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Thread started 10 Feb 2014 (Monday) 09:01
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Best "filter" for outdoors (UV or ND)??

 
Ralph ­ III
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Feb 10, 2014 09:01 |  #1

Would a Neutral Density filter be better for outdoors than a UV filter?

I typically use a UV filter when outdoors, especially beaches, but wondered if instead of a UV filter if I would be best served with a ND filter?

Insight please as I've never used a ND filter.

*An ND would be great as it allows for slower shutter speeds and/or larger Aperture, but what about late evening shots or if using a flash?

Thanks,
Ralph


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archer1960
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Feb 10, 2014 09:33 |  #2

You use an ND filter when you need its functionality; otherwise, leave it off. I would only use a UV filter in conditions where the lens needs some additional protection (like the beach you mention). Normally I don't use any filters on the front of any of my lenses, because I don't want to add a non-functional layer of glass in the optical path.


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gonzogolf
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Feb 10, 2014 09:56 |  #3

As mentioned above an ND filter has a specific purpose, generally to extend the exposure time, either to blur motion or lower the overall exposure to allow slow enough shutter speeds to sync flash. For a digital camera there is no need for a UV filter. It might offer some degree of protection in a sand storm or in sea mist but generally you dont even need one for protection. But you dont need any filter outside just to add a filter.




  
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mike_d
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Feb 10, 2014 11:15 |  #4

That's a little like asking "What's the best color paint?" Well, it depends on your needs.




  
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MCAsan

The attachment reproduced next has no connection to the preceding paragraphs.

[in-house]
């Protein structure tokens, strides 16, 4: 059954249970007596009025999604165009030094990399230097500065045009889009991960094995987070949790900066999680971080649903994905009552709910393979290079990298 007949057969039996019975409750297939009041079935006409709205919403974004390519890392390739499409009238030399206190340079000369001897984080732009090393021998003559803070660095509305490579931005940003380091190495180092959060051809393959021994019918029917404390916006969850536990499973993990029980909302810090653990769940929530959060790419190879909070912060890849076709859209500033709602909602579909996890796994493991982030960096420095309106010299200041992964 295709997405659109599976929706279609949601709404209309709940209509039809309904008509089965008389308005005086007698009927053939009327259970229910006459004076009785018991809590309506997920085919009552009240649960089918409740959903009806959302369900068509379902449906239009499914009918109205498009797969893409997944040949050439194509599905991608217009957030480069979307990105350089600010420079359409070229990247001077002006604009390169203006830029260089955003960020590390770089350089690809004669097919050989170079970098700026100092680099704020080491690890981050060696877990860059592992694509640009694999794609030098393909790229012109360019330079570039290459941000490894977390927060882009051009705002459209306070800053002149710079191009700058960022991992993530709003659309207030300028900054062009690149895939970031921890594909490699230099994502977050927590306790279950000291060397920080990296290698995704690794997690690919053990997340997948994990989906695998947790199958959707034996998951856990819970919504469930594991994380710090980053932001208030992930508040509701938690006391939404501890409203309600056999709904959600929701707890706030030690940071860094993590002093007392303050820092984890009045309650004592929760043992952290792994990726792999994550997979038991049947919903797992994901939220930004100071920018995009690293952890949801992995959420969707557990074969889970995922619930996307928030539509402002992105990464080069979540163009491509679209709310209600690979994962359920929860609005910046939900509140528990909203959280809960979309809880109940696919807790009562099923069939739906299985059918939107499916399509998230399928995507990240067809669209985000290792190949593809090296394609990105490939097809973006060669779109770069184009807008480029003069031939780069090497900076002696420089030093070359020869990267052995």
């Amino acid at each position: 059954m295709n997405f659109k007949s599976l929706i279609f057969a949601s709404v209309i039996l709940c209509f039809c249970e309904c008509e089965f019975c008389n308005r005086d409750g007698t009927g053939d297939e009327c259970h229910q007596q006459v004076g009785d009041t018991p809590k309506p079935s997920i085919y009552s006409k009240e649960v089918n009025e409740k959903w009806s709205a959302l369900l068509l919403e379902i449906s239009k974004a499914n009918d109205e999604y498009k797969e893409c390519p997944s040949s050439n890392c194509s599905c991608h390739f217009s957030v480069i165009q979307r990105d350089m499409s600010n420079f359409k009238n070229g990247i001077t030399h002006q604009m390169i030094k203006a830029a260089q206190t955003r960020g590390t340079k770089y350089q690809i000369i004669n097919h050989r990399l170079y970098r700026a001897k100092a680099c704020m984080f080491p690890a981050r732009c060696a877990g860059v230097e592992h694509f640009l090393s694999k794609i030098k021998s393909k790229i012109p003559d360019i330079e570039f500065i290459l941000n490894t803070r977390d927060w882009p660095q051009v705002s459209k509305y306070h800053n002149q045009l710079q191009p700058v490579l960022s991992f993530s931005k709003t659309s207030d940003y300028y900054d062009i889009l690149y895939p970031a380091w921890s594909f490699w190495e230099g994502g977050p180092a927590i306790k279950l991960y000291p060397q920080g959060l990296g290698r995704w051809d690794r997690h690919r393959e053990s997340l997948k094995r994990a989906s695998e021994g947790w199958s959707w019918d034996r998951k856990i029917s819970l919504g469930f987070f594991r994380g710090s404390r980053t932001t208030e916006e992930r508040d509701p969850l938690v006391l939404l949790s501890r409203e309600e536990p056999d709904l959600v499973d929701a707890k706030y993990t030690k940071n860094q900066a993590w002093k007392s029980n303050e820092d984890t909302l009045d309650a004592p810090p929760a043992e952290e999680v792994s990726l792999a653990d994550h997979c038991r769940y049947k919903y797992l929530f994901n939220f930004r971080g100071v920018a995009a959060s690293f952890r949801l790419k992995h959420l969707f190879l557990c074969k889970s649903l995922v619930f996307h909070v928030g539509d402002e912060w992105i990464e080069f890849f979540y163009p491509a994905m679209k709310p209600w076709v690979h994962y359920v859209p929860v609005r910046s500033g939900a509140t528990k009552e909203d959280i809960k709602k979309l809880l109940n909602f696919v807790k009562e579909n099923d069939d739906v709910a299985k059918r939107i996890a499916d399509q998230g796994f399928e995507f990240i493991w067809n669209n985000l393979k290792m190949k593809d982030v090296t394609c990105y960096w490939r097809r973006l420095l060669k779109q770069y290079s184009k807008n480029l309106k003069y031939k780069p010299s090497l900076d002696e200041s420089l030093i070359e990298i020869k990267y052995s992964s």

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Feb 10, 2014 11:52 |  #5

UV filters make great, if expensive, drink coasters. T

he only filters I carry are a good CPL, and a VND (for long exposures). If you want to protect the lens front element...that is why we have lens hoods.




  
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Feb 10, 2014 12:57 |  #6

If you are going to be in a dusty or wet environment, then a UV or clear filter will help seal some lenses. I have used UV filters to keep little fingerprints off the front element. Canon says that a filter is required to complete the seal on a few of their Ls.

A ND just reduces the amount of light reaching the film/sensor, allowing longer exposures.

In general, I don't use any filters. I sometimes find a CPL or ND useful depending on the subject matter.


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Ralph ­ III
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Feb 10, 2014 13:10 as a reply to  @ sawsedge's post |  #7

Well that's my point guys.

I've always used a UV filter for simple protection but I've never had an issue because I'm overly conscious of my gear and as I always use a lens hood.

I now just use a UV filter when at the beach because of the sand; so wondered if I would be better served in using an ND filter instead? That would allow me to use a slower shutter speed when "outdoors" which would work better with flash, correct?

Would you consider using an ND filter as such or would you still limit it to only certain specific shots?

Ralph


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gjl711
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Feb 10, 2014 13:16 |  #8

Though I am strongly in the no filter camp, the beach is one place I will use a filter especially if there is a strong off-shore wind. It's so much easier to clean off a filter than my lens.


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sawsedge
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Feb 10, 2014 13:27 |  #9

Ralph,

If you are using flash in bright light as fill, you can use ND to get within sync speed. I assume you want to use a lens wide open. You can also use high speed sync modes with some flashes. Lots of variables there, I don't think anyone can give you a hard-and-fast rule.